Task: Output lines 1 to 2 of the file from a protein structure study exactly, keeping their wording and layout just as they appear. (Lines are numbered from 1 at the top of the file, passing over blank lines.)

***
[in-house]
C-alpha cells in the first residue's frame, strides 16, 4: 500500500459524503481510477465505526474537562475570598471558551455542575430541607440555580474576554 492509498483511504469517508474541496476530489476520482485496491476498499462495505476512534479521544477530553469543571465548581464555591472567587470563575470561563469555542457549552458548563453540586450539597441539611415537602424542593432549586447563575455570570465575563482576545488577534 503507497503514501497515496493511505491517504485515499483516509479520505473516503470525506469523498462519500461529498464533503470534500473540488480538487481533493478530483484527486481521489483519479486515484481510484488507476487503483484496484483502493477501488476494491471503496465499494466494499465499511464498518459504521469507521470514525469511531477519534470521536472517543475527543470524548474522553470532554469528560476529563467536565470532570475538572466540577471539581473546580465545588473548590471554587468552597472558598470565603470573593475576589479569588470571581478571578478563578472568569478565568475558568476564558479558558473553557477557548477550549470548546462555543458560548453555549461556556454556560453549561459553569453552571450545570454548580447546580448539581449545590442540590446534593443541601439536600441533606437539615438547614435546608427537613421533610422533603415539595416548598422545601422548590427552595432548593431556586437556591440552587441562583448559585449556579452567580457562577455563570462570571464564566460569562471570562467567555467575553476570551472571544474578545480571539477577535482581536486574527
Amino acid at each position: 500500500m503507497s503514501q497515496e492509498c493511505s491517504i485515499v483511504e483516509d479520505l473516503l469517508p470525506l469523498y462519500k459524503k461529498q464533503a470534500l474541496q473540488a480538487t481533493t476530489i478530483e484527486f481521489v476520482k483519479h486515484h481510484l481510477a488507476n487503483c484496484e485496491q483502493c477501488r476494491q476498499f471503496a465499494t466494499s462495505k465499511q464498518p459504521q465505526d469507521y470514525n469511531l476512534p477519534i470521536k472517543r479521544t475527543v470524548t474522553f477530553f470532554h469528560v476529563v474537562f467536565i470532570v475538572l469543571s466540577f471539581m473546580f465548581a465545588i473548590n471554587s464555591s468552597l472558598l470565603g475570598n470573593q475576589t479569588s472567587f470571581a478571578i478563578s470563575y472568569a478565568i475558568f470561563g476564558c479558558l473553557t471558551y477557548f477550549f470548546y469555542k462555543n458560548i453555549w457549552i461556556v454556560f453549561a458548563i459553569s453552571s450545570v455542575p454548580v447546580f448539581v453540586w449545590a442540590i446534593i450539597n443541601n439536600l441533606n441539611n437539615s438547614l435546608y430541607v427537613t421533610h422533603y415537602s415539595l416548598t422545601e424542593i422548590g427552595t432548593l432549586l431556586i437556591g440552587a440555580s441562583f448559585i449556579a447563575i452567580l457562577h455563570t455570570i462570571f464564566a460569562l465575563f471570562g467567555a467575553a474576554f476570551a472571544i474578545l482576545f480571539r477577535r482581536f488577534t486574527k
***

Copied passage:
[in-house]
C-alpha cells in the first residue's frame, strides 16, 4: 500500500459524503481510477465505526474537562475570598471558551455542575430541607440555580474576554 492509498483511504469517508474541496476530489476520482485496491476498499462495505476512534479521544477530553469543571465548581464555591472567587470563575470561563469555542457549552458548563453540586450539597441539611415537602424542593432549586447563575455570570465575563482576545488577534 503507497503514501497515496493511505491517504485515499483516509479520505473516503470525506469523498462519500461529498464533503470534500473540488480538487481533493478530483484527486481521489483519479486515484481510484488507476487503483484496484483502493477501488476494491471503496465499494466494499465499511464498518459504521469507521470514525469511531477519534470521536472517543475527543470524548474522553470532554469528560476529563467536565470532570475538572466540577471539581473546580465545588473548590471554587468552597472558598470565603470573593475576589479569588470571581478571578478563578472568569478565568475558568476564558479558558473553557477557548477550549470548546462555543458560548453555549461556556454556560453549561459553569453552571450545570454548580447546580448539581449545590442540590446534593443541601439536600441533606437539615438547614435546608427537613421533610422533603415539595416548598422545601422548590427552595432548593431556586437556591440552587441562583448559585449556579452567580457562577455563570462570571464564566460569562471570562467567555467575553476570551472571544474578545480571539477577535482581536486574527